The New York Times recently wrote that last Friday’s reception to celebrate the Woodruff Library’s exhibition on the Southern Christian Leadership Conference (SCLC) “could have been more poorly timed, but not by much.”

I could not disagree more. The reception provided a vital context for assessing President Wagner’s statements and moving forward as a community.

The Civil Rights leaders who addressed the audience spoke warmly of President Wagner, but their remarks provided an ethical vision that is diametrically opposed to that which he has exhibited in his column and administrative decisions.

In his column, President Wagner praised the virtue of “compromise.” His example was a “compromise” that condemned millions of African Americans to enslavement in the service of the “higher aspiration” of preserving national unity.

The civil rights leaders who spoke Friday – Representative John Lewis, Charles Steele, Jr., Dorothy Cotton and Dr. Bernard Lafayette Jr. – spoke of the virtue of being uncompromising. Faced with a task that was in many ways much more difficult and daunting than that of the Constitution’s framers, they refused to compromise by leaving the most vulnerable behind or adopting methods that would harm others.

These Civil Rights leaders provide a critical rubric for assessing the compromises that we have made as a community.

In these pages, Black Student Association President Jovanna Jones has explained why she was “not surprised” by President Wagner’s statement. For Jones, Wagner’s statement was a reflection of an Emory community that “refuses to embrace the actual practice of understanding and appreciating diverse populations.”

It is indicative of what Kayla Hearst, leader of the Emory chapter of the NAACP, has described in the Wheel as a “culture of apathy and ignorance.”

These assessments contrast with the reactions of those of us who considered President Wagner’s statement an aberration. This contrast illustrates our own unwillingness to understand. We must examine the “compromises” that we have made with the culture illustrated by President Wagner’s analogy and make a sincere and systematic assessment of how our actions replicate harmful institutional dynamics.

As Emory’s leader for 10 years, President Wagner has played a crucial role in this culture. His essay must be assessed in the context of his policies. While the Wagner administration has made strides to foster diversity at Emory, we must examine the deleterious impact of the administration’s departmental cuts, labor policies and subversions of institutional transparency and democratic process.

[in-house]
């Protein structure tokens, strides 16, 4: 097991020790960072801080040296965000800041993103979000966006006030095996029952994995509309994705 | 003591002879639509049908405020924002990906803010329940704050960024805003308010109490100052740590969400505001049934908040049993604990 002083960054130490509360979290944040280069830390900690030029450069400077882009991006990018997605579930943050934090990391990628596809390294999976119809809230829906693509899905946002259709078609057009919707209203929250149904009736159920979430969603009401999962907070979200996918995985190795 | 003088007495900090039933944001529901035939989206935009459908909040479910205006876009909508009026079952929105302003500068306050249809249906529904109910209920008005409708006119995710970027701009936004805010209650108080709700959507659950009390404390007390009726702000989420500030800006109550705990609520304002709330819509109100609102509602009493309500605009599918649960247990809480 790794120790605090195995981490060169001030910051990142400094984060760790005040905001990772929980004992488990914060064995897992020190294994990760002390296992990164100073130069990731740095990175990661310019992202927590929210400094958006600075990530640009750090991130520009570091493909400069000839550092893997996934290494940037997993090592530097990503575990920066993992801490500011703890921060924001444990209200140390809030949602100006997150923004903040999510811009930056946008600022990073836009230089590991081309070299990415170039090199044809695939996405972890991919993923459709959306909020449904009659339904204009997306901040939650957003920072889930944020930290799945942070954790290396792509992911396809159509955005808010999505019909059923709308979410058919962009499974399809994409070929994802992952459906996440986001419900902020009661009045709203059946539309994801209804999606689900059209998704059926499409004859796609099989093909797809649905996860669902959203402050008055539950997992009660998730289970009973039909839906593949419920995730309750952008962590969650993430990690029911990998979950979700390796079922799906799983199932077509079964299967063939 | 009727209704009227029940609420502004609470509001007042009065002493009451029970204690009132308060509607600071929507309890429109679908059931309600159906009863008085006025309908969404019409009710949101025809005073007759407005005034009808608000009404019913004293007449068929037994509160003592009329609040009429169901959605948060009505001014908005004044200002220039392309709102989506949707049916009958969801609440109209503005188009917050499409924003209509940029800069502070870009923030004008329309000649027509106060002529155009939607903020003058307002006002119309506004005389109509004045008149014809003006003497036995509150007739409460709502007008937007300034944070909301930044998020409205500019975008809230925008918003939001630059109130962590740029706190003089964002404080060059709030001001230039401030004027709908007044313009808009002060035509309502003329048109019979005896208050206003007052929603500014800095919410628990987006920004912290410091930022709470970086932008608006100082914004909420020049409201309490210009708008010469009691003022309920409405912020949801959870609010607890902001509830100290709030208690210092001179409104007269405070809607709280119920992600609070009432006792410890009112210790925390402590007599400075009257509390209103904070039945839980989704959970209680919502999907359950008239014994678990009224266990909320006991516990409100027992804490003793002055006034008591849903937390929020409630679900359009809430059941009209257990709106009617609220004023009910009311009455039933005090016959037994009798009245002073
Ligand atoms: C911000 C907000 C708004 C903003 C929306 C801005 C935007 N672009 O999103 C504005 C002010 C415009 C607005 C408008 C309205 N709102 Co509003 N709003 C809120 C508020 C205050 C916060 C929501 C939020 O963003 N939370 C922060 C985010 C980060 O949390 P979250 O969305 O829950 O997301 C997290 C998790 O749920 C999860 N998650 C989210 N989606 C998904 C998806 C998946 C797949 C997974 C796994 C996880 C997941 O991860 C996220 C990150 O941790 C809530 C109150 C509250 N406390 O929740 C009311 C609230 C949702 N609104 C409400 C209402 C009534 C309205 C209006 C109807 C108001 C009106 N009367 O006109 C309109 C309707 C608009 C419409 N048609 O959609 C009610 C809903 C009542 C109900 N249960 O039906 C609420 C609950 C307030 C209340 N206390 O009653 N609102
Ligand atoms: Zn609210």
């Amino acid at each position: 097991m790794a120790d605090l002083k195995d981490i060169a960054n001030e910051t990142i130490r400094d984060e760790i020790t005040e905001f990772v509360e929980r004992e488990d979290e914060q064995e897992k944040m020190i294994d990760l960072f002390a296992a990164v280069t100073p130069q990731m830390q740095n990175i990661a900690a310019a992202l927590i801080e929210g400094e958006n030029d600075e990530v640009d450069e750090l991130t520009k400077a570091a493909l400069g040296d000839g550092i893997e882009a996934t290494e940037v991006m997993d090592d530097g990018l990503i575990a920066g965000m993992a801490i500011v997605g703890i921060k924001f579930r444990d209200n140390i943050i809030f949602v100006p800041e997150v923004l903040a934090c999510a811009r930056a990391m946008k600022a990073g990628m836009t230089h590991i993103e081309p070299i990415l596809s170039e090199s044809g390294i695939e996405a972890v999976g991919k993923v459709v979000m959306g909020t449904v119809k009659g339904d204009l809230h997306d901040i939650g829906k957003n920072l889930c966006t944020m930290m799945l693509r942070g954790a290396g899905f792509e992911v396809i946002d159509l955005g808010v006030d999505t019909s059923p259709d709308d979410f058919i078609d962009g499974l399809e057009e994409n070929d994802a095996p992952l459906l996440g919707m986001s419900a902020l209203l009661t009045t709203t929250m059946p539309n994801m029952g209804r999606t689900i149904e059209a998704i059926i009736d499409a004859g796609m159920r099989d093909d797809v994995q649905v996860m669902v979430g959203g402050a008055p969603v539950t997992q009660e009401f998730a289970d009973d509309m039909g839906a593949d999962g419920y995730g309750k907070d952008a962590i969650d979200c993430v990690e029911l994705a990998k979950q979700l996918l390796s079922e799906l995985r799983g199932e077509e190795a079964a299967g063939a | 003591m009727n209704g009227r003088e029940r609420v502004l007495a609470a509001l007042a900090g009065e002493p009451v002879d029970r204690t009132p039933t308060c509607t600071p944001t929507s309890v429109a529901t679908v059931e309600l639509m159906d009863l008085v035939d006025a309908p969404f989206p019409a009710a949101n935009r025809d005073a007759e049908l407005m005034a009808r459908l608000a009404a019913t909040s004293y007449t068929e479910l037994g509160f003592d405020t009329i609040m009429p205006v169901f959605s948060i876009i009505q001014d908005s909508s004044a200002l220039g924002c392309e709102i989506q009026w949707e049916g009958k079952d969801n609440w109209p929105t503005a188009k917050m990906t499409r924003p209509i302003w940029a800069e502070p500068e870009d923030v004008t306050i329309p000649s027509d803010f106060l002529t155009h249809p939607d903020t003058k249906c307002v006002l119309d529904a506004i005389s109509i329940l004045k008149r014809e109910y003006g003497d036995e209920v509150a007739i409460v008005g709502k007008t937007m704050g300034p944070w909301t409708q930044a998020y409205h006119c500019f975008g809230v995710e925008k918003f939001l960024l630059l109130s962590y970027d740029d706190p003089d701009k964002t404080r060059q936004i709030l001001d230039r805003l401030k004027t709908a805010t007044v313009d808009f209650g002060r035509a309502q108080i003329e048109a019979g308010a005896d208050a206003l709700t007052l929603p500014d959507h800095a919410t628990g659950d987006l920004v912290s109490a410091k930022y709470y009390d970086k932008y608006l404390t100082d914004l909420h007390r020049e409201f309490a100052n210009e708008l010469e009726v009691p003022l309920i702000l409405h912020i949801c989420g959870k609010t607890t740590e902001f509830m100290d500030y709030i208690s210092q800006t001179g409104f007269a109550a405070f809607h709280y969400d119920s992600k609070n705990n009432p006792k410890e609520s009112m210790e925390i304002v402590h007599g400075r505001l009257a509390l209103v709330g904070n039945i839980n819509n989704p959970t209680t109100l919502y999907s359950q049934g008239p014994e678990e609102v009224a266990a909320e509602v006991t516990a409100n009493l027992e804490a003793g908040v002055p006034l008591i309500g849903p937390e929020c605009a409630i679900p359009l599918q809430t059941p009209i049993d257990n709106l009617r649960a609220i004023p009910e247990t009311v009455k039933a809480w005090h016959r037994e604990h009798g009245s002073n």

We must also examine how the administration’s policies have contributed to an environment in which professional success, college rankings and academic fashion seem, at times, more valued than substantive intellectual and ethical engagement.

We must hold President Wagner accountable for both his statements and for his fostering of an institutional environment in which they have been thinkable, sayable and, sadly, defendable by people who should know better. Without such accountability, there can be no moving forward.

We will just wait until the media storm “dies down” before returning to our old ways.

We as a community cannot “compromise” on our president. President Wagner has failed significant segments of our population and greatly damaged our institutional norms. We must force him to drastically change his approach to his management, or – if we doubt his ability to do so – to resign.

Whatever our conclusion, the outcome cannot end the discussion.

It must be a starting point for a broader shift in Emory’s culture. One thing we can all do is to attend the “Rally Against Racism” this Wednesday, Feb. 27, at 6 p.m. Another should be to visit the SCLC exhibit and archives at the Woodruff Library.

There one can find a model for leadership that is truly ethically engaged.

Harold Braswell is a 6th year PhD candidate in the Graduate Institute of the Liberal Arts.